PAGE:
that part of the story interests me, because I didn't start learning so I could become some big tough fighter, or even defend myself (although I'm learning alot about self-defence and I'm loving it) I joined so that if I ever saw one of my friends or someone else getting hurt that I might be able to defend them and if all posible put myself into a situation in which I can calm the assailant down and stop the fight...
of course thats not likely in a real situation... but its my personal motivation
 
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Bill Mattocks

Bill Mattocks

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Bill you have my respect. I now see why you advocated the points you do so strongly. To this date I've never actually been in a fight. So i always make sure to listen to those who have. thanks for sharing your story, and I am very glad that man saved you...

I'm pretty happy about it myself...

did you ever find out what happen to the guy who was being used as a roundhouse kick target? unless I am mistaken you went out there to save him kinda like the big guy who came out to save you.

I wish I could say I had some altruistic motive at heart, but I didn't. I went out there because I was ticked off that someone dumped a box full of busted booze bottles in front of my bedroom window, and I gave kick-boxer the hairy eyeball because I wanted to provoke a fight. Which I got.

I don't know what happened to the kid who was getting kicked like a ragdoll. He was pretty much out on his feet when I got there, and kick boxer just sort of pushed him over to end it when I hove into view.

If I had really been all that interested in doing the right thing, the way to go about it would have been to do as my savior did - jump in and do it.

I wasn't the hero of that story - I was the idiot with a big ego, enough training to be dangerous (to myself), and a desire to get my butt kicked.

that part of the story interests me, because I didn't start learning so I could become some big tough fighter, or even defend myself (although I'm learning alot about self-defence and I'm loving it) I joined so that if I ever saw one of my friends or someone else getting hurt that I might be able to defend them and if all posible put myself into a situation in which I can calm the assailant down and stop the fight...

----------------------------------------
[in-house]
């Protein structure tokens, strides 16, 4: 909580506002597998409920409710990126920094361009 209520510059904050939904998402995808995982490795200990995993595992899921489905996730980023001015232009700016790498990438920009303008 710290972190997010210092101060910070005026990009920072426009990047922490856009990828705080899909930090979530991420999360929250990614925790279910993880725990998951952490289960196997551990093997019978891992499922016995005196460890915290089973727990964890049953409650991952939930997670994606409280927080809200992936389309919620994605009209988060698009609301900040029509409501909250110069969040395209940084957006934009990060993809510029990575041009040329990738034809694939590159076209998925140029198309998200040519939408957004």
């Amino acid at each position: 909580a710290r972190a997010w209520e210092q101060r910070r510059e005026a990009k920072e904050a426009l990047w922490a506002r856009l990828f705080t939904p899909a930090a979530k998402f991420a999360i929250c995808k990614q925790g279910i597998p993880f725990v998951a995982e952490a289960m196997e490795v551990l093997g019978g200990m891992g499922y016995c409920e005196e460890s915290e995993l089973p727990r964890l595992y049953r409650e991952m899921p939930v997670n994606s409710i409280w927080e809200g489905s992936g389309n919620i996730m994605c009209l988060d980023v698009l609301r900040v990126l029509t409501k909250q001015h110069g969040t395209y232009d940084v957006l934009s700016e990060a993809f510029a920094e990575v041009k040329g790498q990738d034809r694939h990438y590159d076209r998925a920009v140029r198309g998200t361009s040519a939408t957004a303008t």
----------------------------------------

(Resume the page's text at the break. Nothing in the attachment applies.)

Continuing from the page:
of course thats not likely in a real situation... but its my personal motivation

I've been in more fights than I can count, but mostly in the line of duty, which kind of takes the fun out of it. The ones I've been in on a personal level have almost universally been stupid, caused by stupidity, the ante raised by stupidity, and I was more often than not the stupid one. I never wanted to be the one who backed down, you know? I never wanted to be branded a chickens*#(t.

As I got older, I guess I finally started putting things in some kind of perspective. Plus, the world got uglier. Used to be, a bar fight was something you got in and lost a couple teeth, or had to have some stitches, maybe broke your hand on some knucklehead. Now, you get in a fight in bar and the guy goes out to his car and comes back with his gat and sprays the place down. Here in Detroit (and thank goodness I never worked in law enforcement here), bar fights end in murder with a nasty regularity. One of the people I used to work with was killed for his car in the parking lot of a bar - he was just a member of the after-work pool league.

Fighting risks dying. While there are some things I'll die for, including defending the lives of innocent people, I don't want to die in a bar, killed by some idiot with a chair, or one of his drunken buddies with a gun. If there is a way to avoid that, I'll do it.
 

Raynac

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I'm pretty happy about it myself...


I wasn't the hero of that story - I was the idiot with a big ego, enough training to be dangerous (to myself), and a desire to get my butt kicked.